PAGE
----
To deadhead the flowers, you can either use your fingers and pinch off the flowers, or you can use small pruners to do the job. Be sure to wash your hands thoroughly afterwards. Be sure to only remove the dead flowers, not the buds from the plant.
Overall, taking care of azaleas is a snap, and they are particularly great for those with little time to work in the yard. Pruning is simple, and if you keep up with it, you’ll never have to spend too much time doing it. Then you’ll have plenty of afternoon hours to sit on your porch with a glass of lemonade, taking in the beauty.
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Azaleas are beautiful flowering shrubs popular for landscaping, but without proper pruning they can occasionally get shaggy and overgrown. Fortunately, it’s easy to keep these shrubs in top shape so they always look their very best.
Azaleas are part of the plant family Ericaceae, the family that also includes rhododendrons, cranberries, huckleberries and some varieties of heaths and heathers. They are spring-blooming shrubs with a mounding shape, and because they are shade-tolerant, azaleas do well when planted beneath mature trees. These are slow-growing shrubs that prefer well-drained, somewhat acidic soil to thrive.
There are more than 10,000 cultivars of azaleas worldwide, with great variation in terms of their mature sizes. The most typical azalea colors are reds and pinks, including coral and very bright fuschia shades, but they are also found in whites, yellows, purplish hues and variegated patterns. The amount of fragrance varies among cultivars.
Azaleas are so popular that there are even festivals dedicated to these beautiful spring shrubs. While a local azalea festival may be found just about anywhere these shrubs are popular, the most festivals are held in Japan, Hong Kong and in the United States, stretching from Florida to New Jersey to Oregon to Texas, with many azalea festivals in between.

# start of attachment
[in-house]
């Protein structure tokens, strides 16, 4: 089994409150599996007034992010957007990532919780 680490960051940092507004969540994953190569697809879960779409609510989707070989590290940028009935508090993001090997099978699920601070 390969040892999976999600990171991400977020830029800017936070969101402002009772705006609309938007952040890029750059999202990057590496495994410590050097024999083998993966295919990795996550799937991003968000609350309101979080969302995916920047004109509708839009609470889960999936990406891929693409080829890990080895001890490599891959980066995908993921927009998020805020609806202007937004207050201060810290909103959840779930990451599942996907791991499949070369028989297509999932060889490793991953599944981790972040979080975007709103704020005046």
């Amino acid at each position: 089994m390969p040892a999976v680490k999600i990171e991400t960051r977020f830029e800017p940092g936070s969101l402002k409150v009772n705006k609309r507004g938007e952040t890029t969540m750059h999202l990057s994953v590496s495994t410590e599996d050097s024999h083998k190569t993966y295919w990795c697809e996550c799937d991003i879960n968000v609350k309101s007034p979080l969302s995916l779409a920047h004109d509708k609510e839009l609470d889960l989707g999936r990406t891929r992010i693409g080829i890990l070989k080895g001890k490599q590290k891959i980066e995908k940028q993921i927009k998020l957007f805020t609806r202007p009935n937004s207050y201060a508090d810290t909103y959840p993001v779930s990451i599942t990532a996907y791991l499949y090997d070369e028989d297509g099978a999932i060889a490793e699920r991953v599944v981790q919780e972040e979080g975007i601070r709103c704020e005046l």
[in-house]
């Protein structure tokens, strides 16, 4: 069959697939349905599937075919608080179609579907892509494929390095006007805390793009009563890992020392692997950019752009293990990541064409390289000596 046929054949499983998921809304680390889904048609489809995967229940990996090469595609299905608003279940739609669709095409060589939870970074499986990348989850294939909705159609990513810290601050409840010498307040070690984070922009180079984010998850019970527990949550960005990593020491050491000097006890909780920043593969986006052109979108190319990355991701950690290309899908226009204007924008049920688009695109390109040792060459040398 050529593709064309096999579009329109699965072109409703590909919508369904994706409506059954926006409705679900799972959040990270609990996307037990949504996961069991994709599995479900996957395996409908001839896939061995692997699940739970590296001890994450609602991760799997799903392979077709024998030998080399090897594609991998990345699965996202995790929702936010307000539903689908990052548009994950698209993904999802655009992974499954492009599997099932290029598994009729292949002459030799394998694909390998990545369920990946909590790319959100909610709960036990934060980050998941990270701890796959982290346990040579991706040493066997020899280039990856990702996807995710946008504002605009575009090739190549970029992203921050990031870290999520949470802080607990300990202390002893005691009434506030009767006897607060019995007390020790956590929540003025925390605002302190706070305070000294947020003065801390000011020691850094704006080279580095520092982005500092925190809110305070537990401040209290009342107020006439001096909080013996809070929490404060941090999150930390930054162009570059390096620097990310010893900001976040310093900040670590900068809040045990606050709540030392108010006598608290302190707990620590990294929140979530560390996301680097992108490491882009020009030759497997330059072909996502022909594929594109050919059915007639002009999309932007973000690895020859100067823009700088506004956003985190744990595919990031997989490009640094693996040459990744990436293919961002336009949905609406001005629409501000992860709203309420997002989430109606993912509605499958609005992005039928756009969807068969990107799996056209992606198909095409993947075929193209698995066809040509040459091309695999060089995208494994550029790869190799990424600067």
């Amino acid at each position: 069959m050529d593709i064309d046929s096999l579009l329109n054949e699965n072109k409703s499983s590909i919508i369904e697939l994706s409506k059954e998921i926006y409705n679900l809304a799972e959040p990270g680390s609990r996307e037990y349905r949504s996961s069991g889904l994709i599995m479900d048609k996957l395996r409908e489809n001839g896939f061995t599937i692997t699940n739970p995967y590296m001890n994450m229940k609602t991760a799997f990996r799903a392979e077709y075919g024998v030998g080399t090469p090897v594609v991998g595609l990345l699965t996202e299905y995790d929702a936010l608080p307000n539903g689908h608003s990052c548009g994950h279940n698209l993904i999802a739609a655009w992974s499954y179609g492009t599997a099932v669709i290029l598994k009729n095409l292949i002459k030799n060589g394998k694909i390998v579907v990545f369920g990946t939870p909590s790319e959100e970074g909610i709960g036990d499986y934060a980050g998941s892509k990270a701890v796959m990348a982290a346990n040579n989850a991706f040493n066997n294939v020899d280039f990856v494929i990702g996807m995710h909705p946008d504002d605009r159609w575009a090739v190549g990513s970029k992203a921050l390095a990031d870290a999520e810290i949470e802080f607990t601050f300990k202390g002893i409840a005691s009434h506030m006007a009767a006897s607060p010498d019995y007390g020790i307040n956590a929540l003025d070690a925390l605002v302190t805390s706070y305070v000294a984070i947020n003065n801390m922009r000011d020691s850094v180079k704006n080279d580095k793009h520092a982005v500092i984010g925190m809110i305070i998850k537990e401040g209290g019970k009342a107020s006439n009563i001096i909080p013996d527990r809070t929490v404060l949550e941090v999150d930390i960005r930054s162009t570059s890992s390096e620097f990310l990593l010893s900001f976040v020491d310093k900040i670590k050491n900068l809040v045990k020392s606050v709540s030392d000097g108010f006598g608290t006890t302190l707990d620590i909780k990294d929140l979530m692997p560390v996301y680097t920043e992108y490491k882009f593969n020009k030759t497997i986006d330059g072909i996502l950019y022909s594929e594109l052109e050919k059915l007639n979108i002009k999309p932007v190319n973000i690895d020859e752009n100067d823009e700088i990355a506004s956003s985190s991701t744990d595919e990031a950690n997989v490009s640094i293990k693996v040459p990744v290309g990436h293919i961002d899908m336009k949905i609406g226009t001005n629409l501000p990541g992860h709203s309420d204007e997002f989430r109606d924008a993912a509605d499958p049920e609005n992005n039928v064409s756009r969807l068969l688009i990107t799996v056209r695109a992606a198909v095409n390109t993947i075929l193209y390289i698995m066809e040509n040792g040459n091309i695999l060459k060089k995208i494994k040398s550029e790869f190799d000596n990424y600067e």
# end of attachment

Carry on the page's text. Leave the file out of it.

Proper Azalea Pruning
Azaleas are easy to prune, and in fact, if the shrub is planted in an area where it can reach its full growth without crowding, it may never need pruning at all. Many of these shrubs do outgrow smaller spaces, however, and pruning will be necessary to keep them contained and flowering well.
It is best to prune azaleas in late spring or early summer, after the flowers have finished blooming and are fading and wilting, but before new woody growth emerges. Pruning too late will remove next year’s buds and diminish flowers the following spring. The exception is for any damaged branches, which can be removed at any time.
Because azaleas look best with a natural sprouting, graceful shape, they should never be pruned with hedge trimmers. Instead, opt for hand pruners for shaping and a small or medium branch lopper to reach deeper into the shrub or to remove larger branches. Pruning should be kept minimal, but long straggling branches often disrupt an azalea’s form and can be removed by reaching deeply into the shrub and trimming them as short as possible. This will allow more air circulation and sunlight deeper into the plant to improve its health and minimize pests and diseases.
On rare occasions, an azalea bush will completely overgrow its space and should be heavily pruned. This involves cutting the shrub back to roughly 12 inches above the ground, removing all branches at once. Because this will be a shock to the plant, it is important to follow up with adequate fertilizing and watering to help promote new growth, which the plant will sprout from the remaining stumps. The next spring, those young suckers can be thinned out to encourage even more growth and keep the plant to an airy, natural shape and avoid too thick of a shrub.
Most importantly, formal shapes and intense shaping should be avoided with azalea bushes. When that type of heavy pruning is used, the following season’s flowering will be spotty and show many awkward gaps that will be difficult to fill in.
Pruning azaleas doesn’t have to be a challenge, and these easy-care shrubs are a favorite for all types of landscape designs. With some simple care and occasional trims, they will always look their very best.